Along the bay towns of Laguna, Prof. Ocampo discovered exquisitely carved reliquaries whose workmanship has been unfortunately refurbished with an ungainly coat of paint.

Wood-carved statues of St. Augustine and St. Anthony de Padua turned up, also bathed in cheap paint, in Binangonan, Rizal. In the possession of the artist is a capital from the one of the limestone-carved columns of the original Manila Cathedral. Also up for exhibition are portraits of the former archbishops of Manila and their coat-of-arms.

 With the cooperation of the parish priest and the possible donations from private collectors, the new Archdiocesan Museum should soon become a “fitting repository to the historical and liturgical relics and heirlooms of Catholic Philippines”.

Thursday, November 24, 2016



 Paco was an old arrabal or district of Manila that used to be called “dilao” (yellow), from the color of turmeric, that used to grow in the area. It became San Fernando de Dilao after its Franciscan foudners, and was expanded to include Santiago, Peña de Francia and Dilao. It is also the site of a famous church built from 1809-1814 by Fray Bernardo de la Concepcion in honor of Nuestro Señor Padre de Sto. Sepulcro, also known as Señor de Paco.

PHOTO, Kendrick Dominic Yu.

 The ancient image represents the dead Christ in repose, and—like the revered Nazareno in Quipao Church-- has become the center of a long-standing tradition began centuries ago by its devotees who believe it to be endowed with miraculous powers.

PHOTO SOURCE: la, Kendrick Dominic Yu.

 The Santo Sepulcro, housed in its magnificent calandra or an elaborately carved wood and glass casket, and is taken out during its feast day in the month of August for a procession. The calandra with the Señor is borne on the shoulders of chosen male devotees, but unlike the rowdy Quiapo procession, the Christ bearers march in cadence, in a more solemn, orderly manner.

 The age-old image has also become the inspiration of a few artworks featured on this spread:


 This antique black and white print, found in a house in Sta. Rita, Pampanga many years back seem to be the oldest print of the Santo Sepulcro of Paco. The dead Christ is in his grand calandra, flanked by Nicodemus and San Jose de Arimatea, two personages who helped in the interment of Christ after the crucifixion in Calvary. The inscription promises special indulgences to those who pray before the image of the Señor, and bears the date 1814, under the term of Archbishop Juan Antonio Zulaibar.

STO. SEPULCRO DE DILAO, Antique painting on tin. 8 X 10".

 This rare and small painting of the Santo Sepulcro was obviously copied from the old print, minus Nicodemus and Jose Arimatea. It is a painting on tin, very similar to Mexican retablos.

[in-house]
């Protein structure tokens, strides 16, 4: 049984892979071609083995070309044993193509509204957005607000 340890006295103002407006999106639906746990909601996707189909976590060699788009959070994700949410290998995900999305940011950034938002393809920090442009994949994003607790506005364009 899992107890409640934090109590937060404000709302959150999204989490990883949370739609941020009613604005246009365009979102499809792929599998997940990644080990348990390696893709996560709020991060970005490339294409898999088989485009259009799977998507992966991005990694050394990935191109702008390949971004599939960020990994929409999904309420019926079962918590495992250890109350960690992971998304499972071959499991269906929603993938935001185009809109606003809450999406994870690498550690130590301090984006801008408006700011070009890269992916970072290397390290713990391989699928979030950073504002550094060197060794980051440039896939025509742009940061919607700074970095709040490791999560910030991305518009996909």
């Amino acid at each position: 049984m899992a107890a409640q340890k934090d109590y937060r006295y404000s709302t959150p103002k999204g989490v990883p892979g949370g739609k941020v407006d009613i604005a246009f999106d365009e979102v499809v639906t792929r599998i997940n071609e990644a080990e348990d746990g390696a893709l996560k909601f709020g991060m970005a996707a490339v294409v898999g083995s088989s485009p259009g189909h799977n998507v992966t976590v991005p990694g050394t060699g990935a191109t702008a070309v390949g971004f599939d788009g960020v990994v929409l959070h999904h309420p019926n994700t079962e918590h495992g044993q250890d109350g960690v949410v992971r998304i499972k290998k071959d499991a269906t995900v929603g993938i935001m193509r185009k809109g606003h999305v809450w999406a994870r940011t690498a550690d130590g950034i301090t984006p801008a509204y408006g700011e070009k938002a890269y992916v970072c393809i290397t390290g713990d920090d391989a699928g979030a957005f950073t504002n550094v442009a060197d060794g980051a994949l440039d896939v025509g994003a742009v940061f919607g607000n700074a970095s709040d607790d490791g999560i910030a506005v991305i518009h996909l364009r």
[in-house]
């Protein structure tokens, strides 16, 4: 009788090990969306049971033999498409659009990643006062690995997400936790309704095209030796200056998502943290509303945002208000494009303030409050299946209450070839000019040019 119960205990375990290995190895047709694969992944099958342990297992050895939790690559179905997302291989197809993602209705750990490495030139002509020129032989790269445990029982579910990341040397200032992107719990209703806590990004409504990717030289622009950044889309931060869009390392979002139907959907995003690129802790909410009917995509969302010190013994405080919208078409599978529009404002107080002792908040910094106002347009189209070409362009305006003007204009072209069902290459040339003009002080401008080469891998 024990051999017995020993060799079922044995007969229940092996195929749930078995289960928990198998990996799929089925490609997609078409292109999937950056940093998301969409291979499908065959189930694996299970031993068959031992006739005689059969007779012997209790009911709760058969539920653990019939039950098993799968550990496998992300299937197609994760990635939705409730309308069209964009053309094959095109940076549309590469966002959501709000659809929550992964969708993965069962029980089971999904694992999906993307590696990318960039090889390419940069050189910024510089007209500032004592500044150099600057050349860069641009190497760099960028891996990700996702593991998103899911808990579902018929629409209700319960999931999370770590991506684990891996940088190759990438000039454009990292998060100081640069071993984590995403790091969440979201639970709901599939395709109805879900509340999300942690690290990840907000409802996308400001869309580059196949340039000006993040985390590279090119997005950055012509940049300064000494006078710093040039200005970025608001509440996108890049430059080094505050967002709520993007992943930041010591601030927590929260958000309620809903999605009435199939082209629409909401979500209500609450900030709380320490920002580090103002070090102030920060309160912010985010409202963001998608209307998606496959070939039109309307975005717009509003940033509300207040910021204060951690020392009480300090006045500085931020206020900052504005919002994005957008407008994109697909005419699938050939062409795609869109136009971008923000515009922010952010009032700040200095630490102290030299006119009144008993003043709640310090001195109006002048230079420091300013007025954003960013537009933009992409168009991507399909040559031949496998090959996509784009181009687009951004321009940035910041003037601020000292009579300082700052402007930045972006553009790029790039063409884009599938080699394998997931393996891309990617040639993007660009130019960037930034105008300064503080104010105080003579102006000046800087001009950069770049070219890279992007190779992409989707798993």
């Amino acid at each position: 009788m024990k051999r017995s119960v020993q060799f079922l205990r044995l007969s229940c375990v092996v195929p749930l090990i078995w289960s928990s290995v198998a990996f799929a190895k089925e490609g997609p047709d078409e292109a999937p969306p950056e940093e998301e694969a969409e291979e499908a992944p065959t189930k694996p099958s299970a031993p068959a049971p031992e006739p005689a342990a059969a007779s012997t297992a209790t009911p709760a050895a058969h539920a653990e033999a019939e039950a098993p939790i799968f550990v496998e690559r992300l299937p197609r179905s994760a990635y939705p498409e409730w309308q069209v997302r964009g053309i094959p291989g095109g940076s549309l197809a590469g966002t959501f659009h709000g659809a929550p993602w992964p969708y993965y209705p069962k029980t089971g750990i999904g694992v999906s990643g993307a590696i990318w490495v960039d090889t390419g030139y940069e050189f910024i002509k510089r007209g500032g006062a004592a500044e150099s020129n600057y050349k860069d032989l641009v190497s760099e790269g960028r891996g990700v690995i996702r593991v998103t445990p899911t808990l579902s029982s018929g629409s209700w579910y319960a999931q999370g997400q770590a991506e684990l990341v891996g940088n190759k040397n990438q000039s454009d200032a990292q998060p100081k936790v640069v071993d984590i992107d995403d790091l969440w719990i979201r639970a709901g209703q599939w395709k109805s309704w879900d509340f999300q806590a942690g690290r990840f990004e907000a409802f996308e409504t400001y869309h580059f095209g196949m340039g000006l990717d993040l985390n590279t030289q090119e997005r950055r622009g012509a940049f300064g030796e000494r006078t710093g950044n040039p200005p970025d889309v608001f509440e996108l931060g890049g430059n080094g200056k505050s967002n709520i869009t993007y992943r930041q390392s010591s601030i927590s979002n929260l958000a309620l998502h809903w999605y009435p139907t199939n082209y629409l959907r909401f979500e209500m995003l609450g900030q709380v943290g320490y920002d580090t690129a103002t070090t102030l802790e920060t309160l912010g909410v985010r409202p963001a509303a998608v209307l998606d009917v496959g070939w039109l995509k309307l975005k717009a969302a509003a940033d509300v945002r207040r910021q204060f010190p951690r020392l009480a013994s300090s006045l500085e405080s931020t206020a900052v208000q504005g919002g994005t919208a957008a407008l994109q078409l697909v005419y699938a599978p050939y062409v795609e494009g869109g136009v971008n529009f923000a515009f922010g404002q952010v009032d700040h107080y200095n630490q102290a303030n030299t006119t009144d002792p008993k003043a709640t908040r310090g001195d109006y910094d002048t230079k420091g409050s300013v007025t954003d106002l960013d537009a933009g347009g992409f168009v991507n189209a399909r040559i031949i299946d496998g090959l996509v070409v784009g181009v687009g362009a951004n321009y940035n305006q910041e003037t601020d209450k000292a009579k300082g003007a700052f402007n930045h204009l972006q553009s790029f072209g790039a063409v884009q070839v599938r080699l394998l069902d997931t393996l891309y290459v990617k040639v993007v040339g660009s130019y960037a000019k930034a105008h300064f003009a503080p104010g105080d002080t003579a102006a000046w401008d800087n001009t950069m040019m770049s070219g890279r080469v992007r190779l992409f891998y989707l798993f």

STO. SEPULCRO TIN PAINTING. Personal Collection.

Only 8” x 10”, the tin painting retains its original colors although its two corners have been trimmed. It was purchased from an antique dealer at the Philcite antique pavilions way back in the late 1980s.

STO. SEPUCLRO IVORY MASK FIGURE. Source: Images of Faith, by
Regalado Trota Jose. Cas Manila, Intramuros Collection

 A 19th century Santo Sepulcro with a 7 cm. ivory mask outfitted on a wooden body. The figure is encased in awood and glass calandra. Although it is not specifically identified as a representation of the Paco Christ, it was displayed at the piece Casa Manila in Intramuros along with a Santo Sepulcro embroidered art.

DETAIL OF THE STO, SEPULCRO, Embroidered art. 1817.

 Another unusual Santo Sepulcro depicting the dead Christ of Dilao was once on exhibit at Casa Manila in Intramuros. It is an exquisite example of monastic art, showing the dead Christ, with a face of ivory mounted on fabric, with all the other details painstakingly embroidered with gold thread.

STO. SEPULCRO OF PACO, Embroidered art, formerly exhibited at Casa
Manila, Intramuros.

Again, the old 1814 print seems to have been the basis of this very rare piece which is dated 1817. The artwork is double framed—first with a rectangular frame trimmed with silver panels with beaten rococo design, then encased in an octagonal frame.

whose 2 photos of the Sto. Sepulcro are used here, taken from his blog:

Saturday, November 19, 2016


FOLK RELIEVE of the Virgin and Child Jesus, with angels in attendance.
Excerpted from a 1965 Sunday Times Magazine article 
by Rodolfo Y. Ragodon 

Exhibit of Religious Art in Cebu IV Centennial Festivities Traces Evolution of Filipino Christian Way of Life 
ANTONIO BANTUG, one of the early santo collectors in the Philippines.
The biggest collection of Philippine artifacts from primitive religious images to icon-like paintings and some of the best representatives of contemporary arts have been gathered this year in Cebu for exhibition in commemoration of the 4th centennial celebration of the Christianization of the islands.